Having created W Hotels, and ushered in a new standard in the design-led hotel experience, Barry Sternlicht is determined to do something positive — and it doesn’t sound like mere lip service. Debuting in South Beach last year, and rapidly expanding, Sternlicht’s 1 Hotels chain is the seasoned hotelier wanting to leave a positive mark on the world. 10 years as ‘Chairman and CEO of Starwood Hotels and Resorts’ may lead the cynic in you to think this is just another big-name chain with a compulsory sustainability policy, but he sounds keen to push boundaries — telling Paper magazine last year: ‘I’ve seen the receding glaciers and you know that all these fossil effluents are changing the environment. You just know it. You can see the impact. You don’t have to guess. It’s not a discussion. It’s fact.’

1 Hotel Central Park
1 Hotel Central Park

Maybe it was the lack of snow at his personal ski resort that really pushed him over the edge, but the important thing is that Sternlicht is doing something. Peer pressure towel cards? Nah, not here. 1 Hotels have a five minute sand timer in their showers. This is a hotel brand not content with being green, time spent here will leave you questioning your everyday approach to sustainability. Their hotels are designed with recycled and reclaimed wood and materials; there are organic uniforms; food made with fresh organic ingredients; Keetsa hemp mattresses; triple filtration water system. But the big thing? Here we have eco-hotels aimed at the creative class. Lobby-culture is still in place; high-tech leanings are still indulged. The concept of a green hotel may be nothing new, but this strain of green hotel has my attention piqued. (Read more about 1 Hotel Central Park here.)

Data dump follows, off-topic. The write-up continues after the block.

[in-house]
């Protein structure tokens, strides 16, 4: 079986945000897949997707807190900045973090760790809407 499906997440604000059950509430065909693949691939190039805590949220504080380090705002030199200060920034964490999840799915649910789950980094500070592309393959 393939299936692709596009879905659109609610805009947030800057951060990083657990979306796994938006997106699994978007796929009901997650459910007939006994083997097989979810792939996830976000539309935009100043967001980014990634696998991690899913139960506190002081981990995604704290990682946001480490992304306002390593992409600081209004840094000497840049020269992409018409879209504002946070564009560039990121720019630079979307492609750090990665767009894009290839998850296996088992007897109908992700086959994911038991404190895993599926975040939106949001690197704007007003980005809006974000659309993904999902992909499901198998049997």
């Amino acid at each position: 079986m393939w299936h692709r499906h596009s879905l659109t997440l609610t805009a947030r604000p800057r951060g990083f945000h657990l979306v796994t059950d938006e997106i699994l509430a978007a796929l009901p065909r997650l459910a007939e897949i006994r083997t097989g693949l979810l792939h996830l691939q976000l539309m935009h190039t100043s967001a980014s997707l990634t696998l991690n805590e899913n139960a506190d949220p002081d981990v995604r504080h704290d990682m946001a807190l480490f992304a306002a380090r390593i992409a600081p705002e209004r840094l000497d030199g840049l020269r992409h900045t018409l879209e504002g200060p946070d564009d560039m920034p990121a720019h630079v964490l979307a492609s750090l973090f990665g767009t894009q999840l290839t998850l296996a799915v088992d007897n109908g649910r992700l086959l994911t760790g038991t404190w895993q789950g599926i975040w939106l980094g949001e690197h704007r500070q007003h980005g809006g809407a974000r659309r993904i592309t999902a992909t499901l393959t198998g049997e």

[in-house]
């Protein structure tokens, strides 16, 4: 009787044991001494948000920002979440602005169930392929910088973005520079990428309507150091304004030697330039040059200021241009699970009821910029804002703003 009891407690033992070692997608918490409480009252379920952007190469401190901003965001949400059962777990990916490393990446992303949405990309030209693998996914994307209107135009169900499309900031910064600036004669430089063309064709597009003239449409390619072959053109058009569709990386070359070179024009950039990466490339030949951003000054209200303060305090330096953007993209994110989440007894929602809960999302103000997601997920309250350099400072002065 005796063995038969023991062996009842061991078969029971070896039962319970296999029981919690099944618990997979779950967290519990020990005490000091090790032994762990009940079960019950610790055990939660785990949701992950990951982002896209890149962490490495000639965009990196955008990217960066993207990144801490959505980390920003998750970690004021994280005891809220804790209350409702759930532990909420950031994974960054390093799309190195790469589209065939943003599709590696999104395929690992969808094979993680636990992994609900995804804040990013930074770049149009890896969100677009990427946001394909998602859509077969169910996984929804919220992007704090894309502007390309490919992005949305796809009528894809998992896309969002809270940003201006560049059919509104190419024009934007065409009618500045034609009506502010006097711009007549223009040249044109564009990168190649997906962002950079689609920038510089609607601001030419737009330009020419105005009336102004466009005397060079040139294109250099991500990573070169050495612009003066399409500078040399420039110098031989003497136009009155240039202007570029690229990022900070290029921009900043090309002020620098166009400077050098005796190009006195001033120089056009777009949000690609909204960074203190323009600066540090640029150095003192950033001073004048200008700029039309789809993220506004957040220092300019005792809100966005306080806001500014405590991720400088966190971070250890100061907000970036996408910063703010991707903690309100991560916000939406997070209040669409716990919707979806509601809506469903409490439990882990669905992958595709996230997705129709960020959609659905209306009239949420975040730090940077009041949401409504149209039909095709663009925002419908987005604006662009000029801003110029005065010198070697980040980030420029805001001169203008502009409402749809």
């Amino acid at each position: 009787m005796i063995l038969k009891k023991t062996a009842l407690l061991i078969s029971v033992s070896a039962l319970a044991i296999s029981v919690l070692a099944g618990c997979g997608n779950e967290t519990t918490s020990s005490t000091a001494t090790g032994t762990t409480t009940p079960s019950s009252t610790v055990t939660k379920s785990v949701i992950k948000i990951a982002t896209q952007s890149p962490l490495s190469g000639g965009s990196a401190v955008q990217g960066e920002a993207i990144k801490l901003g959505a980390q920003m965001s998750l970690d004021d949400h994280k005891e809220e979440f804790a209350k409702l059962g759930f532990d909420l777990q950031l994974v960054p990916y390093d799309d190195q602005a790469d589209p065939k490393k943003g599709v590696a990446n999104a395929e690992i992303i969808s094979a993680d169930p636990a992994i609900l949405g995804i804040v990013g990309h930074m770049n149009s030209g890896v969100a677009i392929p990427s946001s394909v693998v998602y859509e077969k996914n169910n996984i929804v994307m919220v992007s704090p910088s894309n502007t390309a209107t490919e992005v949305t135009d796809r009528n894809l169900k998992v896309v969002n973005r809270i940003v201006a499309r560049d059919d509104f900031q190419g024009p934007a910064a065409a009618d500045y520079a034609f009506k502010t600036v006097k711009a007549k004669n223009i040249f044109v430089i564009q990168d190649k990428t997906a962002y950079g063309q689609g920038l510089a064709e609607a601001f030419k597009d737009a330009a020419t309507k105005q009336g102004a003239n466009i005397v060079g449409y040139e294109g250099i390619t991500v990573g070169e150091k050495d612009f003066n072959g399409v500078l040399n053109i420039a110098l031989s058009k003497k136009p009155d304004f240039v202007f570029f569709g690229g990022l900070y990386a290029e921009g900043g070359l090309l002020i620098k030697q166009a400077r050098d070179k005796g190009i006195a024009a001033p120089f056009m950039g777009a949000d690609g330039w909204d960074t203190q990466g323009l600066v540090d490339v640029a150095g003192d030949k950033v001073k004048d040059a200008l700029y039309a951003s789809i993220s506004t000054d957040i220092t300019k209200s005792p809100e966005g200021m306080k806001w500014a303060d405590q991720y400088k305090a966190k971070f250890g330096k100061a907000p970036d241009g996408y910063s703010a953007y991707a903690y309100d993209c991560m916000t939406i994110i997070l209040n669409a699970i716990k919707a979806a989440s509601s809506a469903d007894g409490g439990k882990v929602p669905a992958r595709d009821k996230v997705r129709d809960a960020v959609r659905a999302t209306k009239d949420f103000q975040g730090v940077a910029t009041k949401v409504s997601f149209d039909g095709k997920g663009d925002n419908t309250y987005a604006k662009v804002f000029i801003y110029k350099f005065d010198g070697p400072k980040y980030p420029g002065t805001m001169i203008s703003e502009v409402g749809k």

Now, hotels with an environmentally-sound frame of mind are nothing new across the pond either, even those with a strong design edge — Cornwall’s The Scarlet is a real treat, with an exhaustive commitment to responsibility; Alentejo in rural Portugal is home to Ecorkhotel, the world’s first hotel clad entirely in cork, a 100% natural product — but how are Europe’s city centres fairing?